Posts tagged #rogers pass

Christopher & Joseph Daem

Christopher Daem c.1930.

Christopher Daem c.1930.

Joseph Daem. c.1930.

Joseph Daem. c.1930.


Christopher Daem: b. Revelstoke, 1908 d. February 1933

Joseph Daem: b. Revelstoke, 1909 d. February 1933

Cemetery Location:

Christopher Daem: Block J, Row 27, Plot 19

Joseph Daem: Block J, Row 27, Plot 21


Brothers Christopher and Joseph Daem set out on a ski trip through Duchesay Pass, between Banff and Field, on 24 February 1933, but failed to return.

According to the local newspaper, a number of search parties were mobilized but they were unable to find any sign of the men.

“As a result of their recklessness a number of men are risking their lives and the Canadian Rockies are liable to receive a bad name. Expert skiers claim, however, that skiing is perfectly safe in the Rockies, providing normal precautions are taken. There is no such evidence that the lost men took such precautions.”

After several months, the bodies of Christopher and Joe were discovered by Swiss guides in June, 1933. They had been buried under avalanche debris.

Christopher was 25 and embarking on a writing career and Joe, 24, was a graduate in engineering from Queen’s University.  Joe had undertaken survey work in Rogers Pass for several years, was an experienced climber and like his brother, familiar with the terrain through which their last journey was made.

The Daems were a well-known Revelstoke family and the incident deeply affected the town’s residents. The brothers left behind their parents, Joseph and Rose Daem, two brothers, Joris and Frank, and two sisters, Joan and Alberta.

Frank Alfred Ford

Saint Peter's Anglican Church and rectory, Revelstoke.

Saint Peter's Anglican Church and rectory, Revelstoke.

Dates: b. 1868 d. 27 January 1899

Cemetery location: Block C, Row 6, Plot 17


Frank Ford was the vicar at St. Peter’s Anglican Church from 1897 until his death in 1899. He had come to Canada from Plymouth, England.  At the end of January 1899, he traveled by train to Rogers Pass to visit some parishioners there. On the way back the train stopped briefly at Albert Canyon and Rev. Ford stepped off to speak to someone on the platform.  As the train started to pull away, Rev. Ford ran to board the train, but slipped and fell under the wheels. He was brought to the private hospital at the top of Douglas Street, but did not survive.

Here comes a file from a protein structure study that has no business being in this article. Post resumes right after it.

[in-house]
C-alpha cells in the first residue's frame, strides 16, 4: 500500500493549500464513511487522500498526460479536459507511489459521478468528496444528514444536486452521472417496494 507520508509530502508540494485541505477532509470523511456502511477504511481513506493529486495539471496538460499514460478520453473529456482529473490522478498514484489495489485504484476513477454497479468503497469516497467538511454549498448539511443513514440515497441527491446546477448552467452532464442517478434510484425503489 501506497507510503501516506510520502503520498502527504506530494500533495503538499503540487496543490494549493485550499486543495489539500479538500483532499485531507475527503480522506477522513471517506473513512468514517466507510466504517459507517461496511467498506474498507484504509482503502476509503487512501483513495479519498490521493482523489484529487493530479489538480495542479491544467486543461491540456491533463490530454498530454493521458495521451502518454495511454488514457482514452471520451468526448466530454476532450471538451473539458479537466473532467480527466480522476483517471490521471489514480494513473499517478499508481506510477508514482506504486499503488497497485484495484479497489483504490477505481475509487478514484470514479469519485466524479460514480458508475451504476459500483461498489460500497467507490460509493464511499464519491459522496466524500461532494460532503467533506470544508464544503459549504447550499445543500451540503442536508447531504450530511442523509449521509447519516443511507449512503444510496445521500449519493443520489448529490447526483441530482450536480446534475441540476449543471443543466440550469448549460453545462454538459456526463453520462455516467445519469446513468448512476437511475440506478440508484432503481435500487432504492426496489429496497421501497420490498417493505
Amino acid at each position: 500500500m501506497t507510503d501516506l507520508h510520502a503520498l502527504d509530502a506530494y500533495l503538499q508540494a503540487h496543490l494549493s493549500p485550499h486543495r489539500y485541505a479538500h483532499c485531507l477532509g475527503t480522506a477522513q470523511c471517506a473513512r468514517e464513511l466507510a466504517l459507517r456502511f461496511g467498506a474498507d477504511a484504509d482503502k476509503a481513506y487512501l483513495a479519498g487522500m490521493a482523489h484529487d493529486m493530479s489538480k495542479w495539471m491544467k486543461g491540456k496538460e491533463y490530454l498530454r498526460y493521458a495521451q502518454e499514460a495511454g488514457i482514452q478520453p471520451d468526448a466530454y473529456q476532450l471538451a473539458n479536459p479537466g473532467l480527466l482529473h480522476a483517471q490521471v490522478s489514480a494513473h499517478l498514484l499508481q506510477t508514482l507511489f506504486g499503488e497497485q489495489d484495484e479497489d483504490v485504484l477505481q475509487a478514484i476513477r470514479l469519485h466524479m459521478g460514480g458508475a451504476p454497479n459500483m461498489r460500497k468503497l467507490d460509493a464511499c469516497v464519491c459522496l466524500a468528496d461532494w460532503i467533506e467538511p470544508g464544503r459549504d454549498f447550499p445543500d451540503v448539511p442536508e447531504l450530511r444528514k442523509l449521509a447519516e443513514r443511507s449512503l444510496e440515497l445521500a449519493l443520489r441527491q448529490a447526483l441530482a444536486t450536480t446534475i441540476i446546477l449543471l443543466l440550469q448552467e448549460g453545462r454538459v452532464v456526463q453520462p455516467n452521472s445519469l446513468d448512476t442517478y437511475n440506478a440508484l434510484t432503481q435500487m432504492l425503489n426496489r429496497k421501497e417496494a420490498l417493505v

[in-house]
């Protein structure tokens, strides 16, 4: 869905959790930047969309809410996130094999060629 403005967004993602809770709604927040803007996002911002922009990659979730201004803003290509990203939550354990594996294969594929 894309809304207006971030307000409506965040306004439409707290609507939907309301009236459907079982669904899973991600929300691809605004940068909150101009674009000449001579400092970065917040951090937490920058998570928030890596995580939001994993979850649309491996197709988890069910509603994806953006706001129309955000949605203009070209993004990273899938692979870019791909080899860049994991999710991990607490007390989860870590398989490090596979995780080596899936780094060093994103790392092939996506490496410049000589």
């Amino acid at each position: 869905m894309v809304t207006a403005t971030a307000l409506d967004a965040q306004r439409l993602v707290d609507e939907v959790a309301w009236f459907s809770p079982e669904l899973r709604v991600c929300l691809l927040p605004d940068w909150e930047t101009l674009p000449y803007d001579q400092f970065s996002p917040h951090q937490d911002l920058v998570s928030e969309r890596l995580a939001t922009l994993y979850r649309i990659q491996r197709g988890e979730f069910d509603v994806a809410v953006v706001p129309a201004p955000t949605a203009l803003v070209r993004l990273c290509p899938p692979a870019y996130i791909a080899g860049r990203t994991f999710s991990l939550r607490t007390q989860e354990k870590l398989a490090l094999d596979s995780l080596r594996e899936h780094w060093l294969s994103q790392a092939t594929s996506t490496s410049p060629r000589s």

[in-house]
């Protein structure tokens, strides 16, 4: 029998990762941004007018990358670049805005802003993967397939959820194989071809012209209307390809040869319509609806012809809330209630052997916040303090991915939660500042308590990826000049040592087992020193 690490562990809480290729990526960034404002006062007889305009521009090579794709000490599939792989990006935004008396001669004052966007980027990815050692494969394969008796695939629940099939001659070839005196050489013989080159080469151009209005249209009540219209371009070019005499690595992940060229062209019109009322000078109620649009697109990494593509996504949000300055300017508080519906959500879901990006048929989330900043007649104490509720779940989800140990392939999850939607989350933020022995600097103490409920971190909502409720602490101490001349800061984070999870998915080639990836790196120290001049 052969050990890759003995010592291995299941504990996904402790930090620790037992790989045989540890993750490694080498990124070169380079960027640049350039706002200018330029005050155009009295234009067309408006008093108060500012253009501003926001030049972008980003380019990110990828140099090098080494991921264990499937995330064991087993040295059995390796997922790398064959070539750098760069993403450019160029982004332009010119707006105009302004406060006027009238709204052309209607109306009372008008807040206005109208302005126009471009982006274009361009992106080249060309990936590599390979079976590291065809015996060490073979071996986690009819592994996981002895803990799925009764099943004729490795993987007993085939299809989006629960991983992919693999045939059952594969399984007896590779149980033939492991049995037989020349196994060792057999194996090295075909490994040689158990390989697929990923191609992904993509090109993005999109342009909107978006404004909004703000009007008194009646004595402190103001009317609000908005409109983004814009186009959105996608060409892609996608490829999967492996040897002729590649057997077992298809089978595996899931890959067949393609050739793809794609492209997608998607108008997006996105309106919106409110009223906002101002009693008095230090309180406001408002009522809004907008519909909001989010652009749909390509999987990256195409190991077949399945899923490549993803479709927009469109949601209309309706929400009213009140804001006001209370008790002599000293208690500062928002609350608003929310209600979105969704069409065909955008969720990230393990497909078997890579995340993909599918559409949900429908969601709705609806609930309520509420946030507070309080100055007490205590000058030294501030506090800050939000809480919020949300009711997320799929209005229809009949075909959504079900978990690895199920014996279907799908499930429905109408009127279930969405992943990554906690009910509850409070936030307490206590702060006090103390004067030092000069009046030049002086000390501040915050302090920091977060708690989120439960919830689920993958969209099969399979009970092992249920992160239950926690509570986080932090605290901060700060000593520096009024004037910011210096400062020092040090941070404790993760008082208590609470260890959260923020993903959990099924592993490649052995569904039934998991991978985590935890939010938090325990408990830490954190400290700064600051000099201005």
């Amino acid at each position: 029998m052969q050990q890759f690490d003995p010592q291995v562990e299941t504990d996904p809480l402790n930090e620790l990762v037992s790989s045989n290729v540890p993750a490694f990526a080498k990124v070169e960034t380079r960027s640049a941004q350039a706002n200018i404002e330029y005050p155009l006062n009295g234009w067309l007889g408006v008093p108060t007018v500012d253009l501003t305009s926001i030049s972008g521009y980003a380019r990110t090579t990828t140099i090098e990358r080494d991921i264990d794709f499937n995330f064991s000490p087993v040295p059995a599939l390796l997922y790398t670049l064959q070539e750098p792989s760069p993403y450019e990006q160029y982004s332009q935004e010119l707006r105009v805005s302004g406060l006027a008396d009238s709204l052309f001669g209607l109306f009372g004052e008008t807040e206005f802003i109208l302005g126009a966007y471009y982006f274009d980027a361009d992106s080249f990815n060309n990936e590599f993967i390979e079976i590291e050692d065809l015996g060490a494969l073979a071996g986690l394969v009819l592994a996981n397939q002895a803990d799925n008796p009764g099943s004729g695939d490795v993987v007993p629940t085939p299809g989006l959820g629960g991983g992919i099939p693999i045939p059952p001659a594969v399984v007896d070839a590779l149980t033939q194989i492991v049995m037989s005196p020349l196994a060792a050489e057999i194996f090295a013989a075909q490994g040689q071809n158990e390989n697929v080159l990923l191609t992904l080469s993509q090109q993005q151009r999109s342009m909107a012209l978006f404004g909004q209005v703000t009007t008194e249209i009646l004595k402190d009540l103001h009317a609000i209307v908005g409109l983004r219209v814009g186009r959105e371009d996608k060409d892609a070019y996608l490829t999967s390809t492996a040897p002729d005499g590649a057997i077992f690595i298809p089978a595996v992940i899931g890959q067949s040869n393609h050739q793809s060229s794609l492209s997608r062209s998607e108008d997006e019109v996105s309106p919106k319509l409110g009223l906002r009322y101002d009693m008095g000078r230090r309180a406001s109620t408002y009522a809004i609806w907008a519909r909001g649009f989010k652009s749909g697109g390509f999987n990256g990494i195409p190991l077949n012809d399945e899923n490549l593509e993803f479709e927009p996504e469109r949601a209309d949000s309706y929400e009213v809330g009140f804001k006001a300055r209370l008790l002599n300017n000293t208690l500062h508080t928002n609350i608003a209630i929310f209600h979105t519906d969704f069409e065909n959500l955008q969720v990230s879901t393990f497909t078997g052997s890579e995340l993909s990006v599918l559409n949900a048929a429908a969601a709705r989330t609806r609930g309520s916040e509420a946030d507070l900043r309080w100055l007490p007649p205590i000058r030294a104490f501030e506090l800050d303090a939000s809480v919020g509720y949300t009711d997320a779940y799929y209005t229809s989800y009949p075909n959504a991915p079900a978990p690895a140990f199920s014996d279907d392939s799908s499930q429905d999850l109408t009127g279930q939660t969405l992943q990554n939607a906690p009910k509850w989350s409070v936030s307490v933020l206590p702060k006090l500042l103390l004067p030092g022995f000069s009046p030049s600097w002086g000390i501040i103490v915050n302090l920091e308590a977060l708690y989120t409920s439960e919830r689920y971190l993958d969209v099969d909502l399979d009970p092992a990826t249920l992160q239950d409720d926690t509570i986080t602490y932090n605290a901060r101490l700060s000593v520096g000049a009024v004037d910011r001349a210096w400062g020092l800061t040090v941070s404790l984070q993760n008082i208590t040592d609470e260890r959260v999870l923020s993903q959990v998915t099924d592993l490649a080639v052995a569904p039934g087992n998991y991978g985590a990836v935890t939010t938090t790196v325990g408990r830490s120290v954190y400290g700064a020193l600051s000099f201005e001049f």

The parish was devastated by his death and created memorials to him, including the marker in the cemetery, and a memorial plaque in the church.  A photograph in the museum reveals this gravesite used to have picket fence around it.

Daniel Edward Jackson

Dates: b. 1870 d. 14 January 1912

Cemetery Location: Block H, Row 19, Plot 16


Daniel Edward Jackson was born in Montreal in 1869, moving to Revelstoke to work as a machinist for the Canadian Pacific Railway around 1900. He was killed in an avalanche at Rogers Pass on 14 January 1912, at the age of 42.

According to the Mail Herald newspaper, Daniel was hurrying to help a derailed eastbound train when the avalanche struck the train he and the other rescuers were travelling on, two miles east of Rogers Pass.

Daniel had worked for the CPR in Revelstoke for 13 years. He was also a prominent member of the Machinists Union and served for one year on the Executive of the Conservative Association of Revelstoke.

He and his wife Rose had seven children: Frank, Alexander, Grace, Tannis, Arthur, Florence and Vivian. After the accident, the family moved east around 1916.

Railway Accidents of January 1929


Orville Thompson: b. 1905 d. 27 January 1929

Alfred Abrahamson: b. 1906 d. 27 January 1929

Bert Woodland: b. 1884 d. 28 January 1929

Jeffrey Griffith: b. 1909 d. 28 January 1929

Cemetery location:

Orville Thompson: Block F, Row 1, Plot 44

Bert Woodland: Block F, Row 1, Plot 48

Jeffrey Griffith: Block F, Row 1, Plot 40

Alfred Abrahamson: Block C, Row 12, Plot 28


There are three graves in one section of the cemetery, of three or four people who were killed in two separate railway accidents, one day apart.

On 27 January 1929, Orville Thompson, aged 24, and Alfred Abrahamson, aged 23 (son of contractor O.W. Abrahamson), died in a head-on collision between two freight trains at Lauretta, 17 miles east of Revelstoke. Visibility was poor due to a curve in the track.  Both men were head-end brakemen on their trains.

One day later on 28 January 1929, Jeffrey Hoban Griffith, aged 20, and Bert Woodland, aged 45, with a wife and family, died when the bridge over Surprise Creek (east of Rogers Pass) collapsed and their engine plunged into the ravine.

It was extremely cold, with temperatures of –40 F in Rogers Pass.  Fireman Griffith and engineer Woodland were in a pusher engine behind Engine 5779 with engineer Doug Fraser. Fraser got the head-end engine over the bridge, then felt a severe tug. When he felt both engines should be clear of the bridge, he went back to investigate. Firstly Fraser could only see clouds of steam, but farther down the ravine the pusher engine was visible.  He sent his fireman to Sturdee to have the operator report the accident, before he set off down the side of the ravine, but could not get close to the engine due of the heat. He climbed up the other side of the ravine through deep snow, back to the main line, and set off fuses as he trudged to Stoney Creek.